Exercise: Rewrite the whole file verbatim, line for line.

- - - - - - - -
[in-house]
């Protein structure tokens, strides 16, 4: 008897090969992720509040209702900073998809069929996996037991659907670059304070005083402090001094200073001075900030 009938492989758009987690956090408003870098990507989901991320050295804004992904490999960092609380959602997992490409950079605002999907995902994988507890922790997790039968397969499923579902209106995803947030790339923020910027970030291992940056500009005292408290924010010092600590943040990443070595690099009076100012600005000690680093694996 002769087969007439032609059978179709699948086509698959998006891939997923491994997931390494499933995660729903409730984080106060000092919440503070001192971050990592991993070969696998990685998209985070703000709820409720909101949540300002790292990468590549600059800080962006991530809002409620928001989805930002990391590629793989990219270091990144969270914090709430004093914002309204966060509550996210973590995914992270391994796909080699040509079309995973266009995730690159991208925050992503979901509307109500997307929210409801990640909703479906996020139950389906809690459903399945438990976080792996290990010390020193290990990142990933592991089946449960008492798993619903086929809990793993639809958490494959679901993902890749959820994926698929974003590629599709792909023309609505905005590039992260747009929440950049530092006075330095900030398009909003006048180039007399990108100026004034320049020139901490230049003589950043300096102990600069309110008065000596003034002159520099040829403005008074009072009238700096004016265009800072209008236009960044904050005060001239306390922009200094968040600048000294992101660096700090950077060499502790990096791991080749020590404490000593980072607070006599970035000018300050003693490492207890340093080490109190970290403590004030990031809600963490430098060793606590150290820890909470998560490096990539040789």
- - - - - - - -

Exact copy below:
[in-house]
């Protein structure tokens, strides 16, 4: 008897090969992720509040209702900073998809069929996996037991659907670059304070005083402090001094200073001075900030 009938492989758009987690956090408003870098990507989901991320050295804004992904490999960092609380959602997992490409950079605002999907995902994988507890922790997790039968397969499923579902209106995803947030790339923020910027970030291992940056500009005292408290924010010092600590943040990443070595690099009076100012600005000690680093694996 002769087969007439032609059978179709699948086509698959998006891939997923491994997931390494499933995660729903409730984080106060000092919440503070001192971050990592991993070969696998990685998209985070703000709820409720909101949540300002790292990468590549600059800080962006991530809002409620928001989805930002990391590629793989990219270091990144969270914090709430004093914002309204966060509550996210973590995914992270391994796909080699040509079309995973266009995730690159991208925050992503979901509307109500997307929210409801990640909703479906996020139950389906809690459903399945438990976080792996290990010390020193290990990142990933592991089946449960008492798993619903086929809990793993639809958490494959679901993902890749959820994926698929974003590629599709792909023309609505905005590039992260747009929440950049530092006075330095900030398009909003006048180039007399990108100026004034320049020139901490230049003589950043300096102990600069309110008065000596003034002159520099040829403005008074009072009238700096004016265009800072209008236009960044904050005060001239306390922009200094968040600048000294992101660096700090950077060499502790990096791991080749020590404490000593980072607070006599970035000018300050003693490492207890340093080490109190970290403590004030990031809600963490430098060793606590150290820890909470998560490096990539040789």